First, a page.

I’ll be on my way to Cape Cod for stripers in a few days, and then on to New Brunswick, hopefully, for Atlantic salmon. I’ll be gone for a few weeks, but I’ll be checking my email regularly, so stay in touch. It’s been a great season; I’ve lost count of the tarpon we’ve jumped since February, less than a hundred, probably, but not by much. Many thanks to my brother Alan Small, and to Bruce Bauman, Sean Crother, Tim and David Dandt, Calvin and Jim Fuller, Tom Hartman, Dr. Dan Newman, Shannon Norris, Tony Robertson, Tim Rutledge, Jeff Wyman. Thank you all, for helping to make this one of the greatest seasons, for your inspiring sportsmanship, and for your dedication to the fine art of fly fishing in salt water.
June 30, 2004
June 29, 2004
Cal and Jim Fuller have been fishing with me the past four days. We jumped seven tarpon in the 40 to 70 pound class, we lost count of the snook we caught, well over twenty, and picked up eleven redfish along the way, all on fly.
June 28, 2004
Tarpon fishing this morning, Cal and Jim struck five, getting two in the air. We’ve found a school spread out in a series of connected lagoons, they run anywhere from 30 to 100 pounds. Yesterday we took a break from the tarpon and went snook fishing: Calvin and Jim Fuller, 12 snook and 2 reds, on fly, Everglades Style.
June 26, 2004
We’re still after tarpon with fly rods, Calvin and Jim Fuller jumped four this morning, 50 – 70 pounds. It’s low tide at mid-day and it’s hot out there, get out at daylight, get home by noon and go out again in the evening.
June 11, 2004
Tony Robertson and I have been fishing together for five days. Tony is the only person I’ve ever seen, jump two tarpon on one cast. One fish, about forty pounds, blew up on the fly, and spit the hook on the second jump. When the rebounding fly hit the water, another smashed it; only this one was a bout sixty pounds! How can you set the hook on something like that? Two tarpon, three jumps; one cast.
This morning, in the twilight of the dawn, we were casting to rolling fish in the moonlight, we jumped one immediately, I had to sneak out to rig another leader, sneak back in, and jump another one, re-rig after that; and on the third go-round Tony cast to a rolling tarpon and a redfish grabbed the fly before the tarpon could get it. The fish was well hooked, and while we were discussing the relative merits of redfish sightfishing, vs tarpon, and possibly if a redfish was a ‘trash fish’ when you’re tarpon hunting, and casually playing out this red beside the boat; a shadow appeared out of the green murk under the mangrove roots… Redfish and Goliath Grouper, on fly, one cast; Tony Robertson on the fordeck, gettin’ it done, Everglades Style. Tony jumped 22 tarpon in five days. We lost count of the strikes, follows, and short chargers.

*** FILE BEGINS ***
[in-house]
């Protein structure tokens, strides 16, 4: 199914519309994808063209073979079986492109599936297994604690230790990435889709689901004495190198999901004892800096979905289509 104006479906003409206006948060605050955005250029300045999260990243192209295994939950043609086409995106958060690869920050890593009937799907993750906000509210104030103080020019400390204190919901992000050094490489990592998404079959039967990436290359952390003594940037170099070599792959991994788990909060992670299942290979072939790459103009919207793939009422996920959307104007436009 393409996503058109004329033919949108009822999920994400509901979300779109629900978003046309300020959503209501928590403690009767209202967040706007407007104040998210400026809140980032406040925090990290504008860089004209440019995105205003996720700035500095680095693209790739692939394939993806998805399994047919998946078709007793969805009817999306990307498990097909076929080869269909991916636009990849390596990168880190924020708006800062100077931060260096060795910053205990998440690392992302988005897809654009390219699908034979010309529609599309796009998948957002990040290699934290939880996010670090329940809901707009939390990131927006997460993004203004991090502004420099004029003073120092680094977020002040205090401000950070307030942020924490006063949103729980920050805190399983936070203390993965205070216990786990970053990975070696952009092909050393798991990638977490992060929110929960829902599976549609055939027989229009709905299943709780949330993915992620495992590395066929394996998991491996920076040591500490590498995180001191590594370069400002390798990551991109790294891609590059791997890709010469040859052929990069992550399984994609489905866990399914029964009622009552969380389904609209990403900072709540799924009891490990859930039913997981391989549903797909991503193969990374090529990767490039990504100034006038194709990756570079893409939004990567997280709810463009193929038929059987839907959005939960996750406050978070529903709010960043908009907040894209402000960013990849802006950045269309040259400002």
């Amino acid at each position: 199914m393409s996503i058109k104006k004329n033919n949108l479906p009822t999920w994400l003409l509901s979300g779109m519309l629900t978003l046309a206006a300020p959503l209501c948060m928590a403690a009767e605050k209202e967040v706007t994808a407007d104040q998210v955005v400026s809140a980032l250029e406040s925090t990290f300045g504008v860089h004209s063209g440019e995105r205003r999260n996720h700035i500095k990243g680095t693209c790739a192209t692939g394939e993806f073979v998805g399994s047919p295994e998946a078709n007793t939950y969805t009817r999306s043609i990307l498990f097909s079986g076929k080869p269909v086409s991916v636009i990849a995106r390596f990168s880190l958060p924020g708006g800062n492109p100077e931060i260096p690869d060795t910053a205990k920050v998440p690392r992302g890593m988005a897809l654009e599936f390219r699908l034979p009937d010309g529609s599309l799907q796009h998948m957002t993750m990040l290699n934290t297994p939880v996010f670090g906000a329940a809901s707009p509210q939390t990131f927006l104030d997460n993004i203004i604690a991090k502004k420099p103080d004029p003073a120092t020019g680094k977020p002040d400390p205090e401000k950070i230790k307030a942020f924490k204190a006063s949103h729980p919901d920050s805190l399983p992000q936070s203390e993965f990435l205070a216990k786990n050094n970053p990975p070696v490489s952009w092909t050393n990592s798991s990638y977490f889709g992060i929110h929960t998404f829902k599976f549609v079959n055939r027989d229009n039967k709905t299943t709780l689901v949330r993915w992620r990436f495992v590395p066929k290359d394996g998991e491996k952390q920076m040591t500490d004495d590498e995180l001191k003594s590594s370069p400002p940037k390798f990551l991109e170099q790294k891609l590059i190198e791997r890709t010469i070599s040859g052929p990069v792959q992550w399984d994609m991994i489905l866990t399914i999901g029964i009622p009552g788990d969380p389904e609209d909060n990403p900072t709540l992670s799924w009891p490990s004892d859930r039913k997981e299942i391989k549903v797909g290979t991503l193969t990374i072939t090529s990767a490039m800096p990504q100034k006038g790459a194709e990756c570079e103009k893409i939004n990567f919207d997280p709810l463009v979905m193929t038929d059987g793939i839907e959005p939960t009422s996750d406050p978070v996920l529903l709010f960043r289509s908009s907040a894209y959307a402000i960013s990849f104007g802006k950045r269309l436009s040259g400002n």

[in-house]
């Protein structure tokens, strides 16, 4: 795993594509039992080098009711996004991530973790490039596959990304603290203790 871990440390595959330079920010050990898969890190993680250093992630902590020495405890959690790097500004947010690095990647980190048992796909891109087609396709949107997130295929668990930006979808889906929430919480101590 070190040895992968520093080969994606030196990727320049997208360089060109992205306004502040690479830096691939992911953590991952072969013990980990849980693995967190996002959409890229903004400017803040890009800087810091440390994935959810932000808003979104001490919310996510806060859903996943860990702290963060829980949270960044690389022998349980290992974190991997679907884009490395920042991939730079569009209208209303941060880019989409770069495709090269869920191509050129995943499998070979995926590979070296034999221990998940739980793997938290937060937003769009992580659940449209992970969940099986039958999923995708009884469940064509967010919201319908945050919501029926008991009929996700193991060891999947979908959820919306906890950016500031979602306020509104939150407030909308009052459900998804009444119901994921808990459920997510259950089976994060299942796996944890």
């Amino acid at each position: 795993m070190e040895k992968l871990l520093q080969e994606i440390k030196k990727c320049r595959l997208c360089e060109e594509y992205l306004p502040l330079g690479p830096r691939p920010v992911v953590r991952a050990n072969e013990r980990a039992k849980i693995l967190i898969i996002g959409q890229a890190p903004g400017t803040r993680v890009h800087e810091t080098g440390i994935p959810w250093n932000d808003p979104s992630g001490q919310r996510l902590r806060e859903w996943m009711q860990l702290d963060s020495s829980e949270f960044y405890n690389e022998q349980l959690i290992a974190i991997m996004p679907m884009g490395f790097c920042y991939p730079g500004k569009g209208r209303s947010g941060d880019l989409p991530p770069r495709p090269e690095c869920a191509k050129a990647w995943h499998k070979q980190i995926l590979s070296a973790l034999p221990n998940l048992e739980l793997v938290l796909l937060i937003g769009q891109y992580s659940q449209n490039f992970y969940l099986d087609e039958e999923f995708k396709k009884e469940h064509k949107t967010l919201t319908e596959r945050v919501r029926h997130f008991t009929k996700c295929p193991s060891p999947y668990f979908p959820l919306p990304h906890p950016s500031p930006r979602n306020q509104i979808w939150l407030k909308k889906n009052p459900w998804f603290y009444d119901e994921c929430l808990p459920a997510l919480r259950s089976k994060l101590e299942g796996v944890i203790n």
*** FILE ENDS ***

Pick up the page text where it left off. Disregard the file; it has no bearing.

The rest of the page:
June 10, 2004
Jumpin’ tarpon, on fly, Jungle Style. Tony on the foredeck, just rakkin’ ‘em up. Ten fish today, in the air, all sizes between forty, and a hundred and forty pounds. Tony Robertson in the photo.
June 9, 2004
Tony Robertson, jumping tarpon, Everglades style. Nine up in three days, every size, up to a hundred pounds. Refining our techniques every minute. It’s a Zen Thing.
June 2, 2004
Major Tom Simmons, 30 years in the Royal Marines, thank you very much, on the foredeck; sight shooting red’s, snook, and tarpon on the fly rod every day. All I really care about is the tarpon; and I have found several schools, the tide has to be right, the wind, the time of day; don’t complain to me, when I put you on them, you have to “get it done.” Practice your casting.